I’m sure you’ve all heard by now about the 5 California high school students sent home for wearing American flag apparel (shirts and headbands) on Cinco de Mayo, a Mexican holiday commemorating a Mexican victory over the French.
A number of Hispanic students were supposedly upset that the Anglo students were “disrespecting” them and their heritage by wearing the American colors on a day that the Hispanic students were celebrating their heritage.
I think the school’s decision was ridiculous, and frankly, violates the students’ First Amendment rights. They were not demonstrating, harassing, or in any way trying to offend anyone, their shirts were not obscene or in violation of school dress codes. So what was the problem?
The problem, as I’ve discussed before, is one of tolerance.
For better or worse, we live in the United States of America, a country made up of a diverse population originating in pretty much every country in the world.
As a rule, we like to celebrate our heritage and our lineage is important to us.
Many of us wear apparel identifying us as belonging to one race, ethnic group, or nationality. We have goofy sayings on our t-shirts (e.g. “Kiss me, I’m Irish”).
But, the element which draws us together as a nation is that we are Americans, regardless of our origins, whether we came here five generations ago, or are first generation Americans.
Personally, my family has been here since the 1880’s or earlier, and came from a variety of places in Europe. We’re also Jewish and strong supporters of Israel.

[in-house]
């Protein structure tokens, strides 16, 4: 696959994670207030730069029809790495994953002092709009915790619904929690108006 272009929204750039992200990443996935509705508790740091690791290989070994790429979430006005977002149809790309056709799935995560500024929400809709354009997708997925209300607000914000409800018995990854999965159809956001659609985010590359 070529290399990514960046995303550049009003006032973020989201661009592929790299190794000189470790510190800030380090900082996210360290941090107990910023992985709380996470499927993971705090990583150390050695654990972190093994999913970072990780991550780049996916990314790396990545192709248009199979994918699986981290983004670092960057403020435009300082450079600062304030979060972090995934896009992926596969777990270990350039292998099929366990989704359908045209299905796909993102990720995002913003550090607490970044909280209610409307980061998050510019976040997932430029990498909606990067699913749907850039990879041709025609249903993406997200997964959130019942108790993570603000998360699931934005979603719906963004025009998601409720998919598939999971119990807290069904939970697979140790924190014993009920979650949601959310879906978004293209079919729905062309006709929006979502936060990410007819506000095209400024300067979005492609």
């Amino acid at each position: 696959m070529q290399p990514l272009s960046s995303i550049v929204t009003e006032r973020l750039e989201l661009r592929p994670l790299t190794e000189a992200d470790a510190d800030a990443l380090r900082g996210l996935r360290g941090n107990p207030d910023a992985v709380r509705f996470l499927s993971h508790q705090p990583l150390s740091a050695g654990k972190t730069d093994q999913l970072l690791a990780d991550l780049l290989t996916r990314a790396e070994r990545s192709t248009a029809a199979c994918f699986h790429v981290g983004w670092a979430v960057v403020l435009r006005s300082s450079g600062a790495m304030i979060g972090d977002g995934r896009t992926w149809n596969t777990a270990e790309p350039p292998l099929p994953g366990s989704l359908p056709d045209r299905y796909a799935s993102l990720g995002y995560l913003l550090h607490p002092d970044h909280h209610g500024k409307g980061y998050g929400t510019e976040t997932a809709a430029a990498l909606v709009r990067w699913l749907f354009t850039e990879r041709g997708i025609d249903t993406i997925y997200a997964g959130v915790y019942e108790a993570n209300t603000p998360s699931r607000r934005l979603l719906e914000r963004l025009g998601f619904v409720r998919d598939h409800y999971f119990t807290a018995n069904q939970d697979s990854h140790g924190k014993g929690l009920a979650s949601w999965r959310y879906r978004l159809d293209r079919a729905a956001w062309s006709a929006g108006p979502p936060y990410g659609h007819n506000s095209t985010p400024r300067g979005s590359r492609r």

But, that does not give us the right to tell anyone else how to celebrate their own origins.
Nor does it give anyone the right to prohibit us from celebrating our “American-ness”.
My thoughts are that once you make a decision to be an American citizen, whether born here or naturalized, you have given your allegiance to this country, freely, of your own will.
By all means, feel free to celebrate your heritage, display your colors, reminisce about “The Old Country”, speak your native language, teach your children about your unique culture, and feel pride in it.
But, Americans celebrating being American should never be construed by anyone in this country as “disrespecting” anyone else’s culture or ethnicity.
You don’t need to be a “patriot” to be disturbed by this. I certainly have never thought of myself as a “patriot”, but rather as an American with my unique lineage and heritage.
Honestly, I’m ashamed of the Hispanics who marched and protested against five students wearing an American flag in America. That’s beyond the limits of good taste, and certainly is no indication of the respect due our nation.
It may sound harsh, but really, if your Mexican heritage and flag are more important to you than your American heritage and flag, perhaps you’re living in the wrong country….
And, for those who will respond by saying “but wait, you’re Jewish and support Israel”, I will tell you that yes, I am Jewish. But, the minute I put Israel above the United States, I should probably move there.